We’re excited for you and all that your future holds. If you want to keep up with Nik, follow him on Instagram!

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Sebastian Sebastian Cummings

Last night I called my sister. We haven’t been speaking very much lately, for a number of reasons. I called her because I realized, I’m not good at relationships. I don’t know how to have a proper relationship with anyone, not even my siblings. I try. But, I don’t know what I’m doing. Sometimes I think back to the past and wonder, “have I ever had a friend?” Friends from college are getting married and everyone seems to be invited but me, I guess I ruined those relationships. Let’s be honest, I was a mess back then. I had much learning to do. During those college years, I made an unlikely friend. What made the friendship unlikely? I’m not really sure. I’m sure I knew at the time. But, I remember being in the scariest situation of my life and calling this person for help, because I didn’t have anyone else to call and they came through and I was fortunate enough to spend some of the greatest months of my life with them. I remember the moment everything changed for me, I was heading back to his place, where I was crashing, after a day at work and I thought to myself, “I can’t wait to get home and hang out with Theo.” Given the family trouble I was experiencing at the time, this thought nearly brought tears to my eyes. And, to this day, when I think of Theo, that is the memory that overwhelms the rest. Theo Langason is one of the best actors I’ve had the privilege to work with and one of the greatest human beings I have had the pleasure to know. I was curious about what Theo was up to after all these years, so I tracked him down, Inside The Green Room.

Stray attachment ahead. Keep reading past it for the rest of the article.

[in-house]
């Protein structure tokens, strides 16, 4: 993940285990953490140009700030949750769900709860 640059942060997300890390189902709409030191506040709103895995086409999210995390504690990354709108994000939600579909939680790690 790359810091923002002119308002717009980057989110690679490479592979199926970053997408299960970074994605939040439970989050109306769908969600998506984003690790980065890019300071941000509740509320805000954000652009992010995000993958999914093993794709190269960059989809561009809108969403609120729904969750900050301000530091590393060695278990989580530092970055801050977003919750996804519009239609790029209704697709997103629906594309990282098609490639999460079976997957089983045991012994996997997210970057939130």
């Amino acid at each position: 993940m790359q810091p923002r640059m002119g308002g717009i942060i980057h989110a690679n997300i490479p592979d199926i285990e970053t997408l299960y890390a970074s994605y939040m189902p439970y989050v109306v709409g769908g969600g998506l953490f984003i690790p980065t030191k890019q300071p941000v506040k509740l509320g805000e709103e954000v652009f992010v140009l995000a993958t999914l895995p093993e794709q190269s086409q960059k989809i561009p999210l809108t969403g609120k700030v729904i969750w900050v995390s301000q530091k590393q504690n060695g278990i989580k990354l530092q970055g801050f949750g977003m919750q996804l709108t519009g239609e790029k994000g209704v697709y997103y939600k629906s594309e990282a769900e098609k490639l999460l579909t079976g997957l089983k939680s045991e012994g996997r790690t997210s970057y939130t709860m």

"Killer Inside" Sandbox Theatre
Theo Langason in Killer Inside at Sandbox Theatre

Anyone who has attended Rugters Camden has had this experience: What school do you go to? Rutgers? Oh, how is New Brunswick? No, I go to Rutgers Camden. Oh…. how’s the program there?
Rutgers Camden is a relatively small campus, but that has its advantages. How do you think you most benefited from the intimate theatre program at Rutgers-Camden?

TL: I have the “not New Brunswick” conversation a surprising amount, considering I live in Minnesota. I think the advantage of coming from a small program was number of opportunities to get on stage that were available to me. I came out of Camden with seven or eight full productions under my belt. I also got to direct, produce, design, build, and more. That experience has been incredibly helpful to me in my career.

In college, you struck me as someone who understood the value of creating your own opportunities; opportunities to learn, to expand, etc. How did you come to be this way and how do you think it has helped your career?

TL: I get bored really easily. Which mean I’m constantly seeking out new things to try or new ways to do old things. I like to shake the routine. I find it keeps me inspired. In my next show I’ll be directing, composing and performing music. I suppose a lot of those tendencies came from my parents. They kept me involved in lots of extracurricular activities. And if I wanted to quit one activity, I had to find another to find its place.

After college, what motivated you to return home to Minnesota, as opposed to moving to New York, Chicago, or LA, like so many other actors?